"The bottom line is America needs comprehensive reform to fix our broken immigration system," Baca said. "Any attempts at immigration reform must include strong border security, tough punishments for employers who break the law, and a responsible pathway to citizenship for immigrants who are here to contribute."

Robles, who works in a restaurant and said she pays taxes on her wages, said her education could've moved along faster if she had the money to pay for certain classes that she wanted.

She did receive two scholarships.

One was a $1,200 scholarship from the Inland Empire Scholarship Fund, which gives scholarships to low-income, high-achieving Latino students throughout San Bernardino and Riverside counties.

The other was a $1,000 scholarship from the Joe Baca Foundation.

Robles said she wants to major in English or Spanish and perhaps become a teacher.

"If the Dream Act passes, I can help this country," she said.

Gheen said illegal immigrants can contribute by going back to their homelands.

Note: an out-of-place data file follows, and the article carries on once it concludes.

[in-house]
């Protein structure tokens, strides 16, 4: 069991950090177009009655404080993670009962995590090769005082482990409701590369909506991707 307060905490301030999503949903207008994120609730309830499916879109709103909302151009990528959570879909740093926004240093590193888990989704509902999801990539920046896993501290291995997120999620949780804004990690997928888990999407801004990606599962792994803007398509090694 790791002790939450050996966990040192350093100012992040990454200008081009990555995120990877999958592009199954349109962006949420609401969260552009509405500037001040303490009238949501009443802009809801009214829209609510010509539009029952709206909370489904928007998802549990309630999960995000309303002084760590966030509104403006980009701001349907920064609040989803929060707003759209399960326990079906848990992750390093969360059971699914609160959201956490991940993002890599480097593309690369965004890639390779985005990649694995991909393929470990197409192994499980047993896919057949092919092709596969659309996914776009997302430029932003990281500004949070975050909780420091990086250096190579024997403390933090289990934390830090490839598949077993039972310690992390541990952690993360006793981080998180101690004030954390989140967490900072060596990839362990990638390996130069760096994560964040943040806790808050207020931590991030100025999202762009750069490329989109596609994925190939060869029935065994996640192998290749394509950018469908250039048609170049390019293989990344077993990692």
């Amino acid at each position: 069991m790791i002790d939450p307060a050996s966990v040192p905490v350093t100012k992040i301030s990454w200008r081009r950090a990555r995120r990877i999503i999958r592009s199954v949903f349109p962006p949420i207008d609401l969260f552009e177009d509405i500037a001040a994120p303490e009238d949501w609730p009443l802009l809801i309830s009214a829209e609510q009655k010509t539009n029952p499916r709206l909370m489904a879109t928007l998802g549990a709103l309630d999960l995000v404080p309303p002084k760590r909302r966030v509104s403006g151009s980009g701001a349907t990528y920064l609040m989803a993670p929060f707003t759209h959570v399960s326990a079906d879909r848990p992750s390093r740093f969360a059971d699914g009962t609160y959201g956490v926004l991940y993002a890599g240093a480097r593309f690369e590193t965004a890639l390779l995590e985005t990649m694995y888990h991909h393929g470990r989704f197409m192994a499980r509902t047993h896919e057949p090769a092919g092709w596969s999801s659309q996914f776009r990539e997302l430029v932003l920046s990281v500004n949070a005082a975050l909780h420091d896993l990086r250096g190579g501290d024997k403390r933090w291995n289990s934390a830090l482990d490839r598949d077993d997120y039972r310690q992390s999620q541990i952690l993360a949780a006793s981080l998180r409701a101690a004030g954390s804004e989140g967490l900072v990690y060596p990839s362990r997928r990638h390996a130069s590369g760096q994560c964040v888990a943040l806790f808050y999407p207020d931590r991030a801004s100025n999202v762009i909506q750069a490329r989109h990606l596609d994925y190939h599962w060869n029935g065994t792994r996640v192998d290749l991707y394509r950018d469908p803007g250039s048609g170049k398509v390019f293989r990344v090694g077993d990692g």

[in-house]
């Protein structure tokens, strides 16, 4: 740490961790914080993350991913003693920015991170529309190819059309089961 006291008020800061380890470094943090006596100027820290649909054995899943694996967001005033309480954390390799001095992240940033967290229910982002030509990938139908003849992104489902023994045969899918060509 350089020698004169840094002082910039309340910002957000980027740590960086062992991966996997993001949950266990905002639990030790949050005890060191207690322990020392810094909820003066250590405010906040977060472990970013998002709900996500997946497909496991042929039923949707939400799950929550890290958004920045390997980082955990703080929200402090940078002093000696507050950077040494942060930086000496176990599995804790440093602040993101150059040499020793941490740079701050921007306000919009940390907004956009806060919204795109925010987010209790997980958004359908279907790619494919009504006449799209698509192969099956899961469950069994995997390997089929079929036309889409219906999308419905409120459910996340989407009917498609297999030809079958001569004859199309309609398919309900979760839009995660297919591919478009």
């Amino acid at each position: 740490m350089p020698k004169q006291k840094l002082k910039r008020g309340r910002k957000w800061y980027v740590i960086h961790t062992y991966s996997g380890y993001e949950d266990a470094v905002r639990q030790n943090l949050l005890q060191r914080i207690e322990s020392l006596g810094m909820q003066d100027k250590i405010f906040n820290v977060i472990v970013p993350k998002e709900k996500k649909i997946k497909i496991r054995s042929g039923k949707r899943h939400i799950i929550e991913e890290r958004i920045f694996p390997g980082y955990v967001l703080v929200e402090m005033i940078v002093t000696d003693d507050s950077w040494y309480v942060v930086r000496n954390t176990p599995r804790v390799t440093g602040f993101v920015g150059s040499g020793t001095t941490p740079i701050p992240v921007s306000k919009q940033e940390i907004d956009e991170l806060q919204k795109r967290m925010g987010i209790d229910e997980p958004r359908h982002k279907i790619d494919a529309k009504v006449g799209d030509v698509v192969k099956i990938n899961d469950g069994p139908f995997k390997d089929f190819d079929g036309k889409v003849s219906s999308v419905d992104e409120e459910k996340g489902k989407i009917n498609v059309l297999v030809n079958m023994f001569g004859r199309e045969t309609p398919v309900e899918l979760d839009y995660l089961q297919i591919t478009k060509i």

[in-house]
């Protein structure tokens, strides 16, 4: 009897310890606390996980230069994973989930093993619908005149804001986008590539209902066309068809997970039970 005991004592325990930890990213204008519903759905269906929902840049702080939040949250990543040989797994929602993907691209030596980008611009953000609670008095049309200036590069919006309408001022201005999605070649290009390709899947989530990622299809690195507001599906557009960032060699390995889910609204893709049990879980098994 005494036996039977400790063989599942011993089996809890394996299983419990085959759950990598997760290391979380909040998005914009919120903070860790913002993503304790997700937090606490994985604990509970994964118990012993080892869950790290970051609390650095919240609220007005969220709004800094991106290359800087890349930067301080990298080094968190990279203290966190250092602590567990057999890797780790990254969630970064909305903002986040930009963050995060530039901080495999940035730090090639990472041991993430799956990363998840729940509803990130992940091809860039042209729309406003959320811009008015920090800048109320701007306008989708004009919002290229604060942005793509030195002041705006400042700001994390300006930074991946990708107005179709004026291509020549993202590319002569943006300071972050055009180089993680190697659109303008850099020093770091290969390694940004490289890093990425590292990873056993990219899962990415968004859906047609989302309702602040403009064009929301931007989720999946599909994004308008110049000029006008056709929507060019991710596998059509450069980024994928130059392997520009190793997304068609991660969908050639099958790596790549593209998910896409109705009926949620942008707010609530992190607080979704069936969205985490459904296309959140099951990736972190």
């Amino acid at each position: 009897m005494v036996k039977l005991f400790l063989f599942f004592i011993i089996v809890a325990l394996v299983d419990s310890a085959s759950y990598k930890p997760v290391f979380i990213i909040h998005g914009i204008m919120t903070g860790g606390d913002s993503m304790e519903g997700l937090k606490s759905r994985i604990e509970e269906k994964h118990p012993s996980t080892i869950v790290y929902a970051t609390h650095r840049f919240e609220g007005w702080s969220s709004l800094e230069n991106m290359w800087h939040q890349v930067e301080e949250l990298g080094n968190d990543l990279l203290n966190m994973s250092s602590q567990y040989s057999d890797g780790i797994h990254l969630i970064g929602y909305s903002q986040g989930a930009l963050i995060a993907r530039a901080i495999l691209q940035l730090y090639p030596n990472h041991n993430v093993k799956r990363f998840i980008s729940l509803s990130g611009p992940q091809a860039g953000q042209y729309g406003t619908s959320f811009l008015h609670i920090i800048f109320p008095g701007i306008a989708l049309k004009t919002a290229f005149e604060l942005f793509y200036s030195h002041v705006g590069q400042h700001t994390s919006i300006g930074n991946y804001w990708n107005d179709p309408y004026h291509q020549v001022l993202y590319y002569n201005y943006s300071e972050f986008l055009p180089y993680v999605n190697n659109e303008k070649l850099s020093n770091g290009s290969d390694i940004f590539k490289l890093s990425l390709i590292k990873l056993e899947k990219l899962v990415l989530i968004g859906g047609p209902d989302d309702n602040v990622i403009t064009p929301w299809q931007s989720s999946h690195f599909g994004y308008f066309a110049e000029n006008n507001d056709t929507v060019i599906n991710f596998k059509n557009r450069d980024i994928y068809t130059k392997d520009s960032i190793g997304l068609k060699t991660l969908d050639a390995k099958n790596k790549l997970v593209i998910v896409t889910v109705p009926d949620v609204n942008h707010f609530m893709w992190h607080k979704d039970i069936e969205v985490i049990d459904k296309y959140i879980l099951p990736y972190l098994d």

"We're encouraging illegal aliens who want to go to college to apply for school in Mexico," he said. "Mexico needs more help than we do."

MEXIFORNIA - Cities Continue to Fall to LA RAZA CORRUPTION

Residents irate as Bell council requests report on salaries

By Jeff Gottlieb and Ruben Vives, Los Angeles Times

Community groups were demanding the resignation of Bell's city council members, most of whom make $100,000 a year; police chief, who makes $457,000; and city manager, who makes $787,637.



Mexico right here in America
________________________________________
Reply to: comm-354690469@craigslist.org
Date: 2007-06-18, 9:38AM PDT


Illegals' low expectations for the rule of law is turning Southern California into Mexico.

SEE: http://www.laweekly.com/general/features/the-town-the-law-forgot/15731/?page=2

EXERPT:

"A rough-and-tumble world of small-city politics has come to define the drug- and gang-infested cities clustered around the 710 freeway: Bell Gardens, Cudahy, Huntington Park, Lynwood, Maywood and South Gate, among others.